UNITED STATES DISTRICT COURT EASTERN DISTRICT OF NEW YORK
April 16, 1957
UNITED STATES of America, Petitioner-Plaintiff,
72.35 ACRES OF LAND, MORE OR LESS, IN the TOWN OF BROOKHAVEN, SUFFOLK COUNTY, NEW YORK, and Wading River Properties, Inc., et al., Defendants
The opinion of the court was delivered by: INCH
This condemnation action was commenced on November 25, 1955, to acquire the fee and easements hereinafter identified for use by the Government in constructing thereon part of a guided missile installation. The lands involved are all located in the Town of Brookhaven, Suffolk County, New York. On the 26.40-acre fee parcel (A-100) were to be erected three small buildings and control towers to serve the radar instruments used in such a site. The remainder of the lands to be used in this project were already owned by the Government and were located some 3,000 feet to the south. The easements taken were to prevent obstructions in the way of buildings, structures or trees from intruding into the path of the radar beams emanating from the instruments to be located on the fee parcel. These easement tracts are identified as Tracts A-100-E-2; A-100-E-3; A-100-E-4; A-100-E-5, and generally, radiate from the fee parcel in an southerly and westerly direction. The obstruction easement designated as A-100-E-2 involves an area of 20 acres; A-100-E -- 9.54 acres; A-100-E-4 -- 4.95 acres and A-100-E-5 -- 6.6 acres. The taking also involved two access road and utilities easements in Tract A-100-E-1 and Tract A-102-E, which comprised areas of 2.85 acres and .16 acres, respectively. The fee taking involved 26.4 acres; the obstruction easements involved a total area of 41.09 acres, and the access road and utilities easements involved a total of 3.01 acres.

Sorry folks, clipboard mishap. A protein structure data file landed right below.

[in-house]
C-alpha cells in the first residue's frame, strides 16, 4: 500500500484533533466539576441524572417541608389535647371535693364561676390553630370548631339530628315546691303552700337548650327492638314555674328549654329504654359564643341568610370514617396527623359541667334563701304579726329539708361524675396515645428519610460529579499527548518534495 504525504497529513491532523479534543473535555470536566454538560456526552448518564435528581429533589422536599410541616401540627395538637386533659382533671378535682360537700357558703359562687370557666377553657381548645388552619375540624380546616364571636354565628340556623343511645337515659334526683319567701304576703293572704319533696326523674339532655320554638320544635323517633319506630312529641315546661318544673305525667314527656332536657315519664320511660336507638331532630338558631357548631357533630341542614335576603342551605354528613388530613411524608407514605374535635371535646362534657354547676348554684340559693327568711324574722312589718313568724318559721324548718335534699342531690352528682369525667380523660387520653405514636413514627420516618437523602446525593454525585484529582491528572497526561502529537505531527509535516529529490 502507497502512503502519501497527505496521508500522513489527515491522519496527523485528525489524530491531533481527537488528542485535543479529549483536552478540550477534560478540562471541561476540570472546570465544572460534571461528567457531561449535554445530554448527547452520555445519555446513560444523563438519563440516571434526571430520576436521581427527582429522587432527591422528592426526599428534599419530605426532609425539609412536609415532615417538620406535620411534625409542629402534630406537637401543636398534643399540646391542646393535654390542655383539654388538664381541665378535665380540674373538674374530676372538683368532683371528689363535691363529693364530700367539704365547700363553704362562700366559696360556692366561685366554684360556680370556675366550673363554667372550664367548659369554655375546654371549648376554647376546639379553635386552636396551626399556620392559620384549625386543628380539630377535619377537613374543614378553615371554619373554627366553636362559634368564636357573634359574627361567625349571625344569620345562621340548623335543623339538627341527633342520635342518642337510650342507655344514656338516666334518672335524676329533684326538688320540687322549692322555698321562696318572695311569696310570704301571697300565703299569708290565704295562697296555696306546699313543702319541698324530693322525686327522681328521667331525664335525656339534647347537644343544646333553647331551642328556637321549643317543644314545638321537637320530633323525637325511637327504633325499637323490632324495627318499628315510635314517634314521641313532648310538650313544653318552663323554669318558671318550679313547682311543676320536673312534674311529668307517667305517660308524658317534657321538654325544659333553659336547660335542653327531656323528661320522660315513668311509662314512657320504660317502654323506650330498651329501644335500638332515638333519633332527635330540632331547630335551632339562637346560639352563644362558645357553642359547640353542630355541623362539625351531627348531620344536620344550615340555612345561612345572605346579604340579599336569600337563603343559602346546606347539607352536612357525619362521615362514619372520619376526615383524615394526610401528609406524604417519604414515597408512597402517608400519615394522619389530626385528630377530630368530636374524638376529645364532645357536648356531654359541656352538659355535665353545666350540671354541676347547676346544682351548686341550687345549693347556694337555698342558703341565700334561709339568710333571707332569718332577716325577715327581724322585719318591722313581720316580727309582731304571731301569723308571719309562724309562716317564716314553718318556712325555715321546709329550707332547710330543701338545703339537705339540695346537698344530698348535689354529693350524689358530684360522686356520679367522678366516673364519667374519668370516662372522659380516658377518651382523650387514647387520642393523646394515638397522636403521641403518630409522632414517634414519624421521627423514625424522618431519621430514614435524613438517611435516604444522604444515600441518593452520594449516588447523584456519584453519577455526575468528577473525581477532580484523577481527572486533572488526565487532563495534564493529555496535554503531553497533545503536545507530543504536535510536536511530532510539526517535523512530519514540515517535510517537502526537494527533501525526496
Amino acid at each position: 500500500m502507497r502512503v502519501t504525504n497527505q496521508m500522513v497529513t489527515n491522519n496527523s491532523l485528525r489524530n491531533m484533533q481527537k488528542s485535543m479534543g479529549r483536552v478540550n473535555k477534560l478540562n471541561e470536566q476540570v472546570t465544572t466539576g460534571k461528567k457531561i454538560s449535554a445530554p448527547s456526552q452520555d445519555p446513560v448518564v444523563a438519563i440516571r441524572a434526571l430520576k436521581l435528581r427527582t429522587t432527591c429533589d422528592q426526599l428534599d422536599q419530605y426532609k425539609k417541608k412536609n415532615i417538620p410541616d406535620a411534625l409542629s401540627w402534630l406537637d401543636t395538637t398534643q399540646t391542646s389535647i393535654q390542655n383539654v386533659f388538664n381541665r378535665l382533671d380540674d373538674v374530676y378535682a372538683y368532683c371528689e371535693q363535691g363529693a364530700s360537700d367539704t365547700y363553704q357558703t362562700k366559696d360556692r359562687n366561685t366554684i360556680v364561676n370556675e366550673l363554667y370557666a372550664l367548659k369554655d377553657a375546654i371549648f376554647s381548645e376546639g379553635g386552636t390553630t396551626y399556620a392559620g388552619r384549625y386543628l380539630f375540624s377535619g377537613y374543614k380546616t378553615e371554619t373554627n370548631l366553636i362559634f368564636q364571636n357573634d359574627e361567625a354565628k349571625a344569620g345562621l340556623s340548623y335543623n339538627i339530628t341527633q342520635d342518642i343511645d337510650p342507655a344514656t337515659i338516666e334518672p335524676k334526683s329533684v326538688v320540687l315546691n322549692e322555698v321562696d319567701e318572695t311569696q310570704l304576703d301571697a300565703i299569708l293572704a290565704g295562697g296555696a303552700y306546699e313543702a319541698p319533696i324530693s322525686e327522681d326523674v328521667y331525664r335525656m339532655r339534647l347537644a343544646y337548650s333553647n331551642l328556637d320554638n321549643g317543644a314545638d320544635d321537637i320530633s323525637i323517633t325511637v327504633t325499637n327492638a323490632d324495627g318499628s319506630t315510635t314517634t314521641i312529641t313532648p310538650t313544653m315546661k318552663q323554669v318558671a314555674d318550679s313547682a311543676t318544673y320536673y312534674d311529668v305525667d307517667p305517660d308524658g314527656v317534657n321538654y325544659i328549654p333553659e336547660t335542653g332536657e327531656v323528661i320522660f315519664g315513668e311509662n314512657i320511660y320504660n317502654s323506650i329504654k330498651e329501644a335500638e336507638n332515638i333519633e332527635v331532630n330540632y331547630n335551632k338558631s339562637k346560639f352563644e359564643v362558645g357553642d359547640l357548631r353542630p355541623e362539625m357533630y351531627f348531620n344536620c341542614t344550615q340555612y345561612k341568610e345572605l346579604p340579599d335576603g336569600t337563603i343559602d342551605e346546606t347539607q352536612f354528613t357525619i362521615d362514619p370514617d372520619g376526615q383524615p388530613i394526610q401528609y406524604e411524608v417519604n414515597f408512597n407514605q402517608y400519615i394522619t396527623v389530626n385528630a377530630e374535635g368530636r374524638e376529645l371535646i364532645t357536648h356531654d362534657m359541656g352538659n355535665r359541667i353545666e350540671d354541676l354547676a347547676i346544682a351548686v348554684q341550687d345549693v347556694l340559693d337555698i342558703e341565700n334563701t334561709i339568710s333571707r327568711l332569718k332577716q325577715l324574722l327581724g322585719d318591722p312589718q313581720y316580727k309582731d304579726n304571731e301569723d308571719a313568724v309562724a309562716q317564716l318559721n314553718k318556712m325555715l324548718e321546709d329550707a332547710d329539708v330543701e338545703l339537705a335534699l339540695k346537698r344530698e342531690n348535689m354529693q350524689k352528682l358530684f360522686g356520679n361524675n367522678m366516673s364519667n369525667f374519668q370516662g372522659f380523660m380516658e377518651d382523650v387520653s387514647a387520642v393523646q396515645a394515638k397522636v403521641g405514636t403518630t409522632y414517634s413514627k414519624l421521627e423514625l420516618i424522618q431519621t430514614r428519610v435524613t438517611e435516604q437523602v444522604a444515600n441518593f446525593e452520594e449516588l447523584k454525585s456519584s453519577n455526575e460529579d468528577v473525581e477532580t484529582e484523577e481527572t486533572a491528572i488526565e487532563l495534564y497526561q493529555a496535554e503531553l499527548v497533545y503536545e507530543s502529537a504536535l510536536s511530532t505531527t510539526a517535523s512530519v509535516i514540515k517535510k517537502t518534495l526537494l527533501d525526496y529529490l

The land taken in fee and all of the easements, with the exception of Tract A-102-E, consisted of part of a larger parcel of approximately 276 acres of wooded, unimproved land. Tract A-102-E consisting of .16 acres, involved a small segment (75'x100') of a former right-of-way of the Long Island Railroad Company and now claimed to be owned by the Long Island Lighting Company.
The owners of the larger parcel also owned a 16-acre parcel separated from the larger parcel by lands of the Long Island Lighting Company and abutting Highway 25-A. The Government's taking did not invade the smaller tract and it does not appear that its value is involved or has been impaired by the property taken.
The lands involved in the fee and easements appropriated were generally rough, wooded and marked by sharp grades and comparatively high knolls. The elevation near the northerly boundary of the property was 20' above mean sea level and rises to about and elevation of 216' on the parcel taken in fee. With the exception of Tract A-102-E, the lands involved in the fee and easements appropriated are located in the interior of the large parcel of which they formed a part, about 2,200 feet from the northerly boundary and 1,200 feet from its southerly boundary. No road frontage was taken, although the ownership included approximately 5,000 feet on North Country Road, -- a secondary highway. The land involved had never been cultivated, cleared or used for any purpose as far as the evidence disclosed. Much of the land not involved and lying to the south of the taking had been cleared and cultivated in whole or in part in the past. The evidence disclosed that the soil content was of a sand and gravel texture and inferior for the growing of crops.
It was conceded that the best and probably the only use which could be made of this land was for future residential subdivision. There were thousands of acres of land so adaptable in the vicinity and lying to the north and south, which were susceptible and adaptable to such use, when and if the market and demand warrant subdivision and the construction of homes. Apparently in the past and as of the taking date, subdivision and housing developments on neighboring lands were negligible, although a considerable number of parcels had been recently sold in the immediate vicinity to investors or speculators.